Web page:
Sometimes getting out into the field to conduct research is as easy as pressing a button.
The Latin American and Caribbean Studies Program at CSU will present an interdisciplinary symposium on “Borders and Borderlands: Culture, Society, and Economics during Changing Times” on Thursday, April 20, in the Morgan Library Event Hall.
An ancient, previously unknown city. A collection of priceless artifacts. Previously unexplored rain forest, featuring jaguars, deadly snakes and a flesh-eating disease with no cure. CSU archaeologist Chris Fisher has experienced all of these things – and much more – during his four-plus years of work unravelling the mysteries behind an ancient civilization in Honduras. Working with author Douglas Preston, National Geographic and a support team provided by the Honduran government, Fisher has been heavily involved in the discovery and excavation of one of the most exciting archaeological discoveries in years. Fisher and his work was showcased Sunday when veteran reporter Lee Cowan told the tale behind Preston’s new book, “The Lost City of the Monkey God,” on CBS News Sunday Morning. The report is now online. New book released Cowan’s report coincided with the release of Preston’s book earlier this week. Fisher, a professor in CSU’s Department of Anthropology, was interviewed on campus by Cowan in December. They discussed the many artifacts found at the pre-Columbian city – previously thought to be legendary Cuidad Blanco – and the people who occupied its many buildings before abruptly abandoning it. Fisher also talked about his experience dealing with leishmaniasis, a parasite-borne tropical disease that literally can eat away the flesh of its victims. It took a week of chemotherapy-like treatments at the National Institutes of Health in Washington, D.C. to halt the disease’s advances. Fisher hopes to return to the site at some point – perhaps later this year. CSU archaeologist returning to Honduran jungle CSU professors play prominent role in discovery of ancient city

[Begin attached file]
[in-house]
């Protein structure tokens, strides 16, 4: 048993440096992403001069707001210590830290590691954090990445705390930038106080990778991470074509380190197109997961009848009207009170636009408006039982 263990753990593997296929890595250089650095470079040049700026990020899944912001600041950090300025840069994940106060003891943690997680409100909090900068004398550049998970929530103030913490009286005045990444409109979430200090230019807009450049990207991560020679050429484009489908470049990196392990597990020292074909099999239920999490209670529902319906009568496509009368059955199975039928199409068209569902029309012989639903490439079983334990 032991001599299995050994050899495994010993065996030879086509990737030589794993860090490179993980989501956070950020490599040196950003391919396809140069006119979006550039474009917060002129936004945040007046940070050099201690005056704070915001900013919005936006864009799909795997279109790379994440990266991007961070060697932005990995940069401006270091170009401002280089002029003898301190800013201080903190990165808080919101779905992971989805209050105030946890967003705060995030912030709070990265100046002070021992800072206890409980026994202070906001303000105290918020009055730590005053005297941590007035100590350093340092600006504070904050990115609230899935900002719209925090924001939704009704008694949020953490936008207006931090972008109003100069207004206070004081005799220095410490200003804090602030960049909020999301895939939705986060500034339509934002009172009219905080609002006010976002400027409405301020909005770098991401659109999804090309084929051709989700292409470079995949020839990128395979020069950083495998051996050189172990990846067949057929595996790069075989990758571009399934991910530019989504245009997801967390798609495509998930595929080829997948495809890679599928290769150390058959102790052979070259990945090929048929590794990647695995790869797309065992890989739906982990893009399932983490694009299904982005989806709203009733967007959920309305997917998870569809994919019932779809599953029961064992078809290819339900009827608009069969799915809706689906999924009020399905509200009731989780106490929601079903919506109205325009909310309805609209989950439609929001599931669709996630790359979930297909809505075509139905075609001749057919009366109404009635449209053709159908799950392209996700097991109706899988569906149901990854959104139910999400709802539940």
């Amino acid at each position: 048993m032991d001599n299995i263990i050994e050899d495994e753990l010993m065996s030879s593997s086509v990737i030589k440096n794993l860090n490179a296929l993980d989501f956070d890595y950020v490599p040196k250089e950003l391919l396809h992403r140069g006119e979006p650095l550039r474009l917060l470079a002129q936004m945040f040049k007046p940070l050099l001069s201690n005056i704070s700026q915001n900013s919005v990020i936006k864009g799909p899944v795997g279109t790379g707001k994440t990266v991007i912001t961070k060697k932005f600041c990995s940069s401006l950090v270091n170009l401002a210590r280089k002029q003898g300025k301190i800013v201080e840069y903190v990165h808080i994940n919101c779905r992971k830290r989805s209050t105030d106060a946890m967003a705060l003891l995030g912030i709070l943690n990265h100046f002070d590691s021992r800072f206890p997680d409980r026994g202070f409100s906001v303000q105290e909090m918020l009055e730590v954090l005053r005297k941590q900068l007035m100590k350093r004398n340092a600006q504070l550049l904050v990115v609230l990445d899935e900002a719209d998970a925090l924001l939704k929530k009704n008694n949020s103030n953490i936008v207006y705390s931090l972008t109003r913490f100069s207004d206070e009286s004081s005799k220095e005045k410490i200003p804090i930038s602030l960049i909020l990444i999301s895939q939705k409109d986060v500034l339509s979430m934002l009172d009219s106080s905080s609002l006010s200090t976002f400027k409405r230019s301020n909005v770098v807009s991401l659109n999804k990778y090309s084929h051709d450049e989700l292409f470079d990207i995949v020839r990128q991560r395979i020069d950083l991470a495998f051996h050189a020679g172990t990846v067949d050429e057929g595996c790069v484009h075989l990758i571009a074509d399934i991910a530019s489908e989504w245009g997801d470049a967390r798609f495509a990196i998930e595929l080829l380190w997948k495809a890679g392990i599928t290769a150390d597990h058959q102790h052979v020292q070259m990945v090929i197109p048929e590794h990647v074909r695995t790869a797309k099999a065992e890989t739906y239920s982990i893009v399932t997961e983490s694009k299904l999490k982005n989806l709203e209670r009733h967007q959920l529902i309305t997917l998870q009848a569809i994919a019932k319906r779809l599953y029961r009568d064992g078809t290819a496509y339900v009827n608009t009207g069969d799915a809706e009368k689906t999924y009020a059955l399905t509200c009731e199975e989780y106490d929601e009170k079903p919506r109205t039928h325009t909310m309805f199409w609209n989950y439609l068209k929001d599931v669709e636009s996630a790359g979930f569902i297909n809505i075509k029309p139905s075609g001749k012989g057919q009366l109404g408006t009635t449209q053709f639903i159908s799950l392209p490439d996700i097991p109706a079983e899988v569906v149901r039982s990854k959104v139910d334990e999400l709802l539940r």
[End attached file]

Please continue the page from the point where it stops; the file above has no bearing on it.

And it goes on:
On Nov. 1, 2015, the first bison to walk upon the short-grass prairie of Northern Colorado in decades returned to Soapstone Prairie. For local Native Americans, the return was a momentous and emotional occasion.
Anthropology professor Kathy Galvin has been named a lead author in major international biodiversity and ecosystems project.
This summer break, many College of Liberal Arts students splashed into research and internships across the world.
Colorado State University students and faculty are leading "Science behind the Scenery" events sponsored by the City of Fort Collins Natural Areas.
Colorado State University student Marissa Mullen had the opportunity to work with elephants in Thailand from May 14 to June 4.